If you need proof of the man’s credibility, note that this book was written in 1999, then check out chapter 3, where he makes predictions of how technology will look in 2009 and years beyond. Granted, many of his forecasts are a little too optimistic -- for example, a suit that provides an enjoyable simulation of sex isn’t going to happen by 2020 -- but his mind was definitely headed in the right direction. The coolest bits of "2009" future-gazing describe technologies that, if not here already (iPhone, anyone?), are getting close. Both in terms of physical realization and rapid public embrace.

    However, I would criticize Kurzweil for being so breathless in his excitement, he doesn’t give much attention to the dark side of what he foresees. Certain areas of technology may follow an exponential growth track, but human understanding and social systems are another story. What will happen to the people who are left out of the leap forward, or don’t understand it, or are afraid of it? The ones who have no saleable skills in a world of robots? (Note that one of the few predictions for 2009 that Kurzweil gets drastically wrong is his rosy forecast for the global economy.)

    Still, this is a very important book for the mainstream and I can tell you that technology and the concepts around it are developing just as Kurzweil said. The decades to come will be some of the most interesting in human history, and quite possibly the next step beyond human history.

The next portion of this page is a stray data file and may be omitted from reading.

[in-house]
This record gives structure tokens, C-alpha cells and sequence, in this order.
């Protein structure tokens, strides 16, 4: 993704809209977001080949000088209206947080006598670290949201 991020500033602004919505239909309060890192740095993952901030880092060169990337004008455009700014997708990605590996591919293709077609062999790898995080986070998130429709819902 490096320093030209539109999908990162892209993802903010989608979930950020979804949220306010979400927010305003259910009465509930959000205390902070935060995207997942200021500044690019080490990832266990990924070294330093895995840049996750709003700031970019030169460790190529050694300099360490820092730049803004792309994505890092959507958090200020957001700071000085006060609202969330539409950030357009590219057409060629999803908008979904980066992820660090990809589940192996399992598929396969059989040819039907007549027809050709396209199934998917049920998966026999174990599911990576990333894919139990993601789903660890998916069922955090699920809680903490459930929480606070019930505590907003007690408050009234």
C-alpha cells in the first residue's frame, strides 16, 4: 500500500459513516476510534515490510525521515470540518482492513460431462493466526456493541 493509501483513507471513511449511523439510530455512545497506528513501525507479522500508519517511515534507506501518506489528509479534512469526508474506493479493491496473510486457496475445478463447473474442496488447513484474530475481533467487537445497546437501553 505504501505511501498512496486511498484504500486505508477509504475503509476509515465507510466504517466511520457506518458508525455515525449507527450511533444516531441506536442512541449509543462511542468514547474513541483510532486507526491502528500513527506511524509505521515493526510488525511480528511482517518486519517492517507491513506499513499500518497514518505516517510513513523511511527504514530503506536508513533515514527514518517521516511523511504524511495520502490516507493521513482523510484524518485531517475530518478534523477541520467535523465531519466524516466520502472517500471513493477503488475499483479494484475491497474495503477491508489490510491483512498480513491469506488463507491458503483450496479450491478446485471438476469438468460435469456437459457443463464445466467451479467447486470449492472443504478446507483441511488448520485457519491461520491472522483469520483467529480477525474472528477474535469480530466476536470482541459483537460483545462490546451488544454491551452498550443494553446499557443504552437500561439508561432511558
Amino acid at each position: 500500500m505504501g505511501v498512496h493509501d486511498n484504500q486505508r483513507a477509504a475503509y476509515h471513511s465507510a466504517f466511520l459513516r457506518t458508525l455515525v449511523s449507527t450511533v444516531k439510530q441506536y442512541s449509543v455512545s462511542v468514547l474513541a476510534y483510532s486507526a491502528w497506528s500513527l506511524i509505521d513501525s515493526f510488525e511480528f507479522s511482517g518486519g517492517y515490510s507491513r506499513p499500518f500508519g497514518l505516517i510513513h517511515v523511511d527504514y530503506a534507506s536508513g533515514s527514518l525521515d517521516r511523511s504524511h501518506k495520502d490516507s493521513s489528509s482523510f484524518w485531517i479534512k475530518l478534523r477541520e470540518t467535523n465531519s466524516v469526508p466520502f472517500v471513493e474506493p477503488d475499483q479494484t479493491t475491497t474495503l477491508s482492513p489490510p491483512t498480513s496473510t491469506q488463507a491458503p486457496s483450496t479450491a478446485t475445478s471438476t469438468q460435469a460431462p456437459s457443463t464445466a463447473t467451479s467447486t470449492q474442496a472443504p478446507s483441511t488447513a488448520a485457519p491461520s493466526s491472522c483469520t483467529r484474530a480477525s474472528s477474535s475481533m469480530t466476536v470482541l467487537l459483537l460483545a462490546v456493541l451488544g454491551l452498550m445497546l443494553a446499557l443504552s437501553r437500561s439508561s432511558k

3 of 3 people found this review helpful
  •  
    Jack Renton, WA 01-03-12
    Jack Renton, WA 01-03-12 Member Since 2010
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    "Interesting Theories"
    Would you listen to The Age of Spiritual Machines again? Why?

    This is one book worth multiple listens due to the theories laid out by Ray Kurzweil. There are many barriers to achieving the path he foresees for the human race and the path may meander. However, I can see the potential and each of the steps provide a set of ethics to chew over.


    3 of 3 people found this review helpful
  •  
    Matt B 01-12-11
    Matt B 01-12-11
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    "Fascinating"

    Fascinating book to listen to, despite the fact that it was written 10 years. It was very interesting hearing Kurzweil's predictions for 2009 and comparing them to what has actually happened. Some of his predictions are spot on, while others are way off base. The book is a thought-provoking speculation on how the development of technology and artificial intelligence might shape our future.

    3 of 3 people found this review helpful
  •  
    Sam Los Angeles, CA, United States 04-20-16
    Sam Los Angeles, CA, United States 04-20-16 Member Since 2014
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    "interesting read but very short"

    I was definitely surprised when it ended abruptly.

    The descriptions of neutral networks and evolutionarily algorithms were clear and educational.

    1 of 1 people found this review helpful
  •  
    Danny Taylor Cottonwood, AZ. 09-19-15
    Danny Taylor Cottonwood, AZ. 09-19-15
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    "The mind is a beautiful thing!!"

    The future holds many wonderful and scary reveals and nothing is more frightening to me than AI gone wild!
    AI can and will be a great ever life changing part of our lives contributing many beneficial shortcuts to a better life.
    But....we know there is a dark side....

    A very good look to the future of the human mind and the ever more capable machine!